Restructure Your Payment Terms to Survive the COVID-19 Crisis
There has never been a more critical time in recent history to safeguard your company’s cash reserves. Besides the obvious solution of collecting money owed, it is time to proactively negotiate and restructure your payment terms for your projects and services.
As shelter in place orders continue to come down from officials, so are the orders to close down construction sites. New York State is the most recent to close down all construction except for emergency services only, and more are expected in the upcoming weeks.
Emergency Repair and Service Work
Now is not the time to keep doing business as usual. Send a truck in response to the customer needs and bill on time and material, then get the invoice to the customer on your regular billing cycle. Whether you are working with an existing or new customer, the tips below will help manage your cash by improving on your terms.
- Provide your customer with a “Not to Exceed Price” before going out and making an emergency repair. Your customers will know what to expect, and if it is more than what they are willing to spend, you know that upfront before you bankroll the labor and materials for the work.
- By providing an “NTE,” you can get paid in advance or at the time of service via credit card or another acceptable payment method you negotiated.
- If you do choose a time and material billing for your clients, you must make sure that you are invoicing daily. The longer you wait to get the invoice out, the greater the chance that you will not receive payment for the services you performed.
Contractual Agreements Direct with Owners (Commercial or Residential)
- Deposit Payments – Your deposit request should be an amount that does not put you out of pocket with your start-up costs and material costs delivered to the site.
- Deposits should be either paid in advance or available at the site the day you begin loading the project.
- Payment Terms Examples (Tailor your actual payment terms per your business structure)
- 1/3 deposit
- Second 1/3 due at 50%-60% of overall progress completion
- Final 1/3 due upon completion
- 25% payment due upon loading project
- Next 50% of contract amount payment due upon 50% completion
- Next 20% of contract amount payment due upon 90% completion
- Final 5% due upon completion
- Important Takeaways on Payment Terms
- The examples above are recommendations. You need to create your specific terms based upon your relationship with your clients.
- Regardless of the exact terms you decide to offer, remember you are not a banker. In these economic conditions that are likely to worsen due to the COVID-19 Pandemic, you will put your company at considerable risk if you are not diligent on how you get paid.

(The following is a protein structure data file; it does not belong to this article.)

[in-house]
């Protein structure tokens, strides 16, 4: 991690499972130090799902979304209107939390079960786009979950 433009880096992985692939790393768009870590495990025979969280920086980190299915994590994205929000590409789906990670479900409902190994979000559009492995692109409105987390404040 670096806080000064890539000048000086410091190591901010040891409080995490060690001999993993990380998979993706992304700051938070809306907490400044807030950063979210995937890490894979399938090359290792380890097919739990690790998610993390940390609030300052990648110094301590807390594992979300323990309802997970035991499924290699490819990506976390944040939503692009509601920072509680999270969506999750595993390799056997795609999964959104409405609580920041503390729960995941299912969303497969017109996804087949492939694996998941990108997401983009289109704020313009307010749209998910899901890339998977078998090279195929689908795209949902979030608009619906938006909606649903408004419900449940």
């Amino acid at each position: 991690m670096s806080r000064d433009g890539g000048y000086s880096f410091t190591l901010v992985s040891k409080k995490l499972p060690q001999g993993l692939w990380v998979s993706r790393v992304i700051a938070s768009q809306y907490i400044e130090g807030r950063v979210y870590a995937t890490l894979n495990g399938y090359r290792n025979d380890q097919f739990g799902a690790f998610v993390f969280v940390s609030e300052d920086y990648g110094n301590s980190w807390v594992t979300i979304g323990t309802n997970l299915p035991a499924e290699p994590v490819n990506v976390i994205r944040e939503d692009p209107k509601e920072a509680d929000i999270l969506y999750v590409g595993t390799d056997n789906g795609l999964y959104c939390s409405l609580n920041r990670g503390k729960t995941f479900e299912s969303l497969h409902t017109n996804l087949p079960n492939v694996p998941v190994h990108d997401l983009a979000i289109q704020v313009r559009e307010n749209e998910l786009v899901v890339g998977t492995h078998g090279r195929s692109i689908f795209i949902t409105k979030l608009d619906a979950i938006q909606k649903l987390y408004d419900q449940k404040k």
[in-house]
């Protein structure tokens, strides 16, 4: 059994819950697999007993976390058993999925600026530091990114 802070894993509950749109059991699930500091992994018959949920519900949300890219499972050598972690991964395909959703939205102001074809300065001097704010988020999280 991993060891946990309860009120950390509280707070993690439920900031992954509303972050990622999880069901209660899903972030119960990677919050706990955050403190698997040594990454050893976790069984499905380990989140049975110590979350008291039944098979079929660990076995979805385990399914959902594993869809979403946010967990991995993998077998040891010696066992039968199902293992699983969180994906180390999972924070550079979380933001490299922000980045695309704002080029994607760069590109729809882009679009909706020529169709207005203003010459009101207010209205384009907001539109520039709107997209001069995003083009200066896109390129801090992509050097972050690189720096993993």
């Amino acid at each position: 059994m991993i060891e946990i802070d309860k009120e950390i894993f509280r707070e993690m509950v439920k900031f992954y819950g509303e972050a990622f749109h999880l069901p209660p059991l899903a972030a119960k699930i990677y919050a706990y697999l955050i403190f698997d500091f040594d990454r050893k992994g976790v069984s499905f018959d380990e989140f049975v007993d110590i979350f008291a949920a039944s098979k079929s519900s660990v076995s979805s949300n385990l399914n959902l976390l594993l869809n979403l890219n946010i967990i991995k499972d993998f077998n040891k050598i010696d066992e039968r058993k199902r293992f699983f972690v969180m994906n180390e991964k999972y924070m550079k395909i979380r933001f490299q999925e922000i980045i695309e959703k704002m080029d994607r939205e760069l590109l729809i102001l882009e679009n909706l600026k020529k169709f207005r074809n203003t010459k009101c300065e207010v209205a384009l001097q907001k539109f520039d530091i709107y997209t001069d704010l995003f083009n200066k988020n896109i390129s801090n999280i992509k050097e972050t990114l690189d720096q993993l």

Contractual Terms to Avoid Working for General Contractors
- Extended Progress Payment and Final Payment Terms
- Pay close attention to when the application is due to the contractor; when the owner will pay them, and how many days after that you will receive payment. It may look like you are on a 30 – 45-day payment cycle, but if you add the month you are invoicing for, and the time of owner makes payment to the GC, you could be waiting 90 to 120 days for your payment.
- When will you receive the final payment? It is not uncommon to see a clause that states you will not receive your last payment until the project has been completed in full by all trades, accepted, and turned over to the owner. It is not unlikely for contractors to not receive their final payment until 12 to 24 months after they were completed and off the project.
- Avoid Pay-when-Paid and Pay-if-Paid
- These provisions generally provide that a prime contractor’s obligation to pay the subcontractor is contingent upon receipt of payment by the owner to the prime contractor.
- These provisions can cause significant hardship and cash flow issues and can break the back of most contractors, especially in the turbulent economic times ahead.
Contractors who fail to pay attention and take control of their contractual payment terms will find themselves in an unsupportable position and unable to obtain payment from the owner or prime contractor. Diligence during the negotiation and contract execution stage is crucial to keep your business in a cash favorable operational position.
Author’s note: The information contained in this article is for general educational information only. This information does not constitute legal advice, is not intended to constitute legal advice, nor should it be relied upon as legal advice for your specific factual pattern or situation.